Spray, combustion and emission characteristics of dieseline fuel

Zhang, Fan (2013). Spray, combustion and emission characteristics of dieseline fuel. University of Birmingham. Ph.D.

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The spray, combustion and emissions characteristics of diesel and gasoline blends (dieseline) were studied. Experimental results showed that the dieseline fuel spray had tip penetration length similar as diesel. With an increase of the gasoline/diesel blending ratio, the fuel droplets size decreased. When operating with dieseline, the engine's PM emissions were much lower than diesel. With advanced injection timing and large amounts of EGR, both the NOx and PM emissions of dieseline combustion were reduced significantly at part loads. Using split injection strategies gave even more flexibility for the control of mixing strength and combustion phasing. However, the power density of dieseline fuelled PPCI operation was limited. A novel concept, Stoichiometric Dual-fuel Compression Ignition (SDCI) was investigated. The diesel and gasoline were blended internally through direct injection and port fuel injection respectively. Stoichiometric condition was maintained through adjusting the EGR ratio, which thus allows for a three-way-catalyst to handle gaseous emissions. Experimental results showed that the SDCI combustion can achieve better thermal efficiency and lower PM emissions than conventional diesel combustion. Overall, the SDCI concept was proved to be a promising technique for optimising a CI engine's efficiency, emissions and noise without compromise of cost and power density.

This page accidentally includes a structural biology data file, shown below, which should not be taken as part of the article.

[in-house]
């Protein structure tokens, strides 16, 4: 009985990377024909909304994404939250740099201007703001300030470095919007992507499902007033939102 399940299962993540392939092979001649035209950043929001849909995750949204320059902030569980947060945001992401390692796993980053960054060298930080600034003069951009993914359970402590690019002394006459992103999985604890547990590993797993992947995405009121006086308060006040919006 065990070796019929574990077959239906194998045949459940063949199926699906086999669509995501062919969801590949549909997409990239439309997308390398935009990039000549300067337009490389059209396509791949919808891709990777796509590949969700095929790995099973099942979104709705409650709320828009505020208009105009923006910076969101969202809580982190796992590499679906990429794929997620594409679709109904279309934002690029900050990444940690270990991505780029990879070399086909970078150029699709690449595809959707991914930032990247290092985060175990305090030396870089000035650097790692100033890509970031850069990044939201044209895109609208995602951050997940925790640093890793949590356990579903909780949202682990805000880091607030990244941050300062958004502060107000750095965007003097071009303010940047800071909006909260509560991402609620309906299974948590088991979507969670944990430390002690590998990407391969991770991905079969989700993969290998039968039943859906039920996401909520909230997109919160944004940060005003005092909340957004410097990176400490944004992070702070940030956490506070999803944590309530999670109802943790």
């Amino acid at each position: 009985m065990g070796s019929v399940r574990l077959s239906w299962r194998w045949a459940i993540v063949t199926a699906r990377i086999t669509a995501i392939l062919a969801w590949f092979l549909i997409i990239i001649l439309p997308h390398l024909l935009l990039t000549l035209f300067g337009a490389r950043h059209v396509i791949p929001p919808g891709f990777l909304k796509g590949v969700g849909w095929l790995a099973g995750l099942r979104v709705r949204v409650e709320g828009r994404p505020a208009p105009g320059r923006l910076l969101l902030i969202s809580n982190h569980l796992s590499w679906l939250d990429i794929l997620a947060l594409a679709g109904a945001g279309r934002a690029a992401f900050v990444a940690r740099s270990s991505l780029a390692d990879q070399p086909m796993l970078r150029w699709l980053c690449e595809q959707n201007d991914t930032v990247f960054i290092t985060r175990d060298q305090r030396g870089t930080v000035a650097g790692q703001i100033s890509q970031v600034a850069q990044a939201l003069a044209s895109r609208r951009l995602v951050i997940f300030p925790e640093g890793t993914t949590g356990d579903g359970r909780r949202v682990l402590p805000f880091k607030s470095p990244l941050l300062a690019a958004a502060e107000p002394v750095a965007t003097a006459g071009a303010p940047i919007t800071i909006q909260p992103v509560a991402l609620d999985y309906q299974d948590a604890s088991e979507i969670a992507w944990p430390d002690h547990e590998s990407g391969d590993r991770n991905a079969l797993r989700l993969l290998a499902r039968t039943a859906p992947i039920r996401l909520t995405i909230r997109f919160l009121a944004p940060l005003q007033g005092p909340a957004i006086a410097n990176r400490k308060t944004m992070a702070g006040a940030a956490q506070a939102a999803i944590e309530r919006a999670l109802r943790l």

Type of Work: Thesis (Doctorates > Ph.D.)
Award Type: Doctorates > Ph.D.
College/Faculty: Colleges (2008 onwards) > College of Engineering & Physical Sciences
School or Department: School of Engineering
Funders: None/not applicable
Subjects: T Technology > TA Engineering (General). Civil engineering (General)
URI: http://etheses.bham.ac.uk/id/eprint/4699


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